After the market we had the opportunity to do a home visit with one of the girls in the program. We were told that the home we visited was one of the bigger homes, for a family of three women. It was a mud hut with a small kitchen, and one room consisting of a single bed and a few chairs. They prepared a traditional Ethiopian coffee ceremony, starting with roasting fresh green coffee beans for about 15 minutes, then grinding them with a mortar and pestle, before brewing the coffee. It was served with raw cane sugar and a pungent herb called Tena’adam, as well as popcorn and bread.

 

Day 4:

Departed Bekoji for the Bale Mountains, exactly 100 miles and about a 3 hour drive away! Once in the Bale Mountains, we were briefed on the relay logistics, then we had the opportunity to see wildlife in the grasslands such as Baboons, Nyala, and Warthogs! After another big group dinner, we all hit the sack early for a 6 a.m. relay start time the next day.

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Day 5:

Relay day! We started in the grasslands in the Bale Mountains at 6 a.m., and we all ran the first 5k together as a group, both as a celebration of the relay but also for safety reasons as baboons can be aggressive! After that, we were separated into three groups, each team taking on 50k (approximately 31 miles) each. The teams consisted of half international women (ferengi) and half girls (habesha). The first 50k leg was almost entirely climbing, starting from 8,000 feet and climbing to 12,000 feet at the highest point of the race, then back down. Leg 2, 50k-100k, was my team, which was in midday heat and sun (about 85 degrees fahrenheit), with rolling hills. The final leg was flat and rolling downhill as the sun set and into the dark, finishing in Bekoji.

The relay itself was something that even after 3 weeks of being back I had yet to put into words. Despite the language barrier, the excitement was so high that we created incredible relationships with the girls, singing, laughing, and having inside jokes by the end of the journey. The girls had never been out of Bekoji; had never stayed in a hotel; and had never traveled that kind of distance (either by car or by foot). The experience of watching the reaction of the locals in the villages and towns that we ran through, watching fifteen 12 - 16 year old Ethiopian girls running in shorts and t-shirts with 25 international women was eye-opening. It was something that they had never seen before, and with the past political climate in Ethiopia, even as of 6 months ago, was something that could never have been done. It was a true celebration of women’s empowerment through the lens of their national sport of long distance running.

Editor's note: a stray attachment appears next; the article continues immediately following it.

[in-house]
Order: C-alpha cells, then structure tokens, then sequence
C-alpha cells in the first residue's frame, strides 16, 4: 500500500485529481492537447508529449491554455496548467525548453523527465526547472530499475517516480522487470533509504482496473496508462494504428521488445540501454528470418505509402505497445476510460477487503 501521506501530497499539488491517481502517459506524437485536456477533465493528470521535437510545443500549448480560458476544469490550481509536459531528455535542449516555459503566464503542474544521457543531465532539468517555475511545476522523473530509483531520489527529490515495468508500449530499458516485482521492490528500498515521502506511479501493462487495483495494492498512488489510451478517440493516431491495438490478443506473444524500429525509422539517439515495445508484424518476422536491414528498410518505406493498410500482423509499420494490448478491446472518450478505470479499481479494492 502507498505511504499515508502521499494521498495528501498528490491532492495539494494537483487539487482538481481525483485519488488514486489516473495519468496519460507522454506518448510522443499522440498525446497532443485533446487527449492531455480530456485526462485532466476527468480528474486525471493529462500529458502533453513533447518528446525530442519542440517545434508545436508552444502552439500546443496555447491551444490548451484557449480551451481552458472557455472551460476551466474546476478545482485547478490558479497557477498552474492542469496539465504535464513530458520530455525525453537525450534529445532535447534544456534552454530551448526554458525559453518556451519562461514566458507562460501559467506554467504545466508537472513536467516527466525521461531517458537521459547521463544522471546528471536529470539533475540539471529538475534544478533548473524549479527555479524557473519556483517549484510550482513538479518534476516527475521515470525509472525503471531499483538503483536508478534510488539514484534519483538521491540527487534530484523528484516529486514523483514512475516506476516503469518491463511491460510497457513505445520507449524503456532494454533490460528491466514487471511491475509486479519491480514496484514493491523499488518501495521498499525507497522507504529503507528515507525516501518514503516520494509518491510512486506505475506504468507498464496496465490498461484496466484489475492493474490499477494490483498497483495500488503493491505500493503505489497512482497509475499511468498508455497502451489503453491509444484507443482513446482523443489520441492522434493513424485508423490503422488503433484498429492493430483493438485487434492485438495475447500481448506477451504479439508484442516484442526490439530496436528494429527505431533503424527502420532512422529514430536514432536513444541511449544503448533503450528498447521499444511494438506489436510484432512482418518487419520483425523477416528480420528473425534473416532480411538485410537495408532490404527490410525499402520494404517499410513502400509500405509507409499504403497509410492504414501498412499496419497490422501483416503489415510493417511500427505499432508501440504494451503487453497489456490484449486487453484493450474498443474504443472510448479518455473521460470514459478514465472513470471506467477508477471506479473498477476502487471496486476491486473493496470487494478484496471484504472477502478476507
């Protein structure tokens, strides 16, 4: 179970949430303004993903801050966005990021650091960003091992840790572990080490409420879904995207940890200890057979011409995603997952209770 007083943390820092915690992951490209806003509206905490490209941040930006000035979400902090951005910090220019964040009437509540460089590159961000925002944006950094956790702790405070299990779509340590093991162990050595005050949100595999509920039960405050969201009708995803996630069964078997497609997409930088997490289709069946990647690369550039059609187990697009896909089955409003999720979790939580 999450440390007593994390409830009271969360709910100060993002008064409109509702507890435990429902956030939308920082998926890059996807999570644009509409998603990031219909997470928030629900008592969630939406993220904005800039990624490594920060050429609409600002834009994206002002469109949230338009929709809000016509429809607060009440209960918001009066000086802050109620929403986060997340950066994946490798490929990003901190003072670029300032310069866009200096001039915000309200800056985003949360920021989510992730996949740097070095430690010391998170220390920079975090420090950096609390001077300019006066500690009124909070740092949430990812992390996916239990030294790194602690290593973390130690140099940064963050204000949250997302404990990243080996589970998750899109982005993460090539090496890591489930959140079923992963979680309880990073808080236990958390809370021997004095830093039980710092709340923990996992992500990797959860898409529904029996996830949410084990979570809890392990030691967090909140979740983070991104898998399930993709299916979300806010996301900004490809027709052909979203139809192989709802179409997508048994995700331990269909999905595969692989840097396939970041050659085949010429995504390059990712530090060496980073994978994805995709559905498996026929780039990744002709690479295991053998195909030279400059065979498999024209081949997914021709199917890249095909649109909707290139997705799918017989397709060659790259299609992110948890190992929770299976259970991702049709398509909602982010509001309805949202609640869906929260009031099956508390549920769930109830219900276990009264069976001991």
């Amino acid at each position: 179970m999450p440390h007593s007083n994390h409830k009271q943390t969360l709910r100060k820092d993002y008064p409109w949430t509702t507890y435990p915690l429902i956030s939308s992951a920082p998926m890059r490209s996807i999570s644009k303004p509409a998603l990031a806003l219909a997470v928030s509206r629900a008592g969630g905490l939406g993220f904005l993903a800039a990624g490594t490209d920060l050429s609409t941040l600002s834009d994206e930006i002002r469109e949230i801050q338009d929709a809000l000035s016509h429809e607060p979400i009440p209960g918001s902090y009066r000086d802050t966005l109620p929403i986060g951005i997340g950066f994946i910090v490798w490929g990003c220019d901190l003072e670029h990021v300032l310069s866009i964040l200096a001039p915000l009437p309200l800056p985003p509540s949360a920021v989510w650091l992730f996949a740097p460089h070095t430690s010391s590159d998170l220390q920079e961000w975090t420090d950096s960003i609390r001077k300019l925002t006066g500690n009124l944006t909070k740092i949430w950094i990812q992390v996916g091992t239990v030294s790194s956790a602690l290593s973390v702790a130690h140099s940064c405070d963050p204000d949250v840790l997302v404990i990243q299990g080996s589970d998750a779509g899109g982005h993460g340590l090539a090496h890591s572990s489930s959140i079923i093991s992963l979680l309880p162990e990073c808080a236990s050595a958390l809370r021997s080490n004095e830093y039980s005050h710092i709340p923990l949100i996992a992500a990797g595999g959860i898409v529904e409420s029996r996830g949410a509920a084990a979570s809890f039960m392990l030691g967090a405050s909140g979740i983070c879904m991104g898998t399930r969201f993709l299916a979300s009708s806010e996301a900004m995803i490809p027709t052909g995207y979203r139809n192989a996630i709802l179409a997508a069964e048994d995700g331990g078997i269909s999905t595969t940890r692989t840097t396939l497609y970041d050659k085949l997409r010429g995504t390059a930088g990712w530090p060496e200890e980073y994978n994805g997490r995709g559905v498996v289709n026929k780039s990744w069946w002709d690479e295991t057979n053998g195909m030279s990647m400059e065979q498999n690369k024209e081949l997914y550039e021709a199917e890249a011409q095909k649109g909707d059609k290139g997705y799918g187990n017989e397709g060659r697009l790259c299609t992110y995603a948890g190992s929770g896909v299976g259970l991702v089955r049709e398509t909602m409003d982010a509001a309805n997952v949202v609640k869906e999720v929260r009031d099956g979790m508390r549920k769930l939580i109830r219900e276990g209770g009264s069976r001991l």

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Day 6:

Celebrations! The town of Bekoji hosted a huge celebration with readings, musical performances, skits, food and coffee at their Town Hall. In the afternoon, most people departed in a bus back to Addis. Myself, and a few others on the trip, opted to stay in Bekoji for another night before heading back on Saturday to the city and flying home the next morning.

A lot of people have asked me what surprised me the most - which I have a hard time answering. I had never been to a country where things you take for granted are a luxury - like toilets, running water, toilet paper, and soap. I didn’t shower for 5 days because I had no running water, even in the nicer of the two hotels in Bekoji. There were no options for food at any meal, besides Injera and traditional Ethiopian food  (which while I love), definitely hits your system when you’re not used to it! But the people in Ethiopia were the most open and loving people I’ve met in my life - even walking down the street you see grown men with their arms around each other, and everybody holding hands. They welcomed us into their small town and started conversations with us with so much openness and love.  After traveling in South America where I was mugged, or cities in Europe where I was pickpocketed, I never once felt unsafe or that my belongings were at risk of being stolen, even in a town living below the global poverty line.

Above everything else, I was overwhelmingly inspired by the girls in the Girls Gotta Run program, who train at 7 a.m. six days a week. I saw first-hand where the money that flows through the program goes; and unlike other nonprofits I have worked with, it goes directly to the girls and their families.

Many of the girls that were malnourished last year, have gained weight and muscle mass in the past year because the program has enough money to afford to feed the girls meat once per week as well as glasses of milk. They train harder than anybody I’ve met, without the luxuries that most of us know here in New York, often training in the same outfit every day, wearing shoes without laces or no sports bras. While they have the support of donors and brands, they are also 12-16 year old girls growing fast and going through puberty, and the program is rapidly growing, so clothing is outgrown quickly or there is not always enough to go around to all of the athletes.

I’m looking forward to going back Bekoji later this year, hopefully for International Day of the Girl, to continue my work with Girls Gotta Run and spend more time with the girls in the program as it exponentially grows!

If you’re still interested in donating, feel free to reach out to me directly at chelsea@pongopower.com!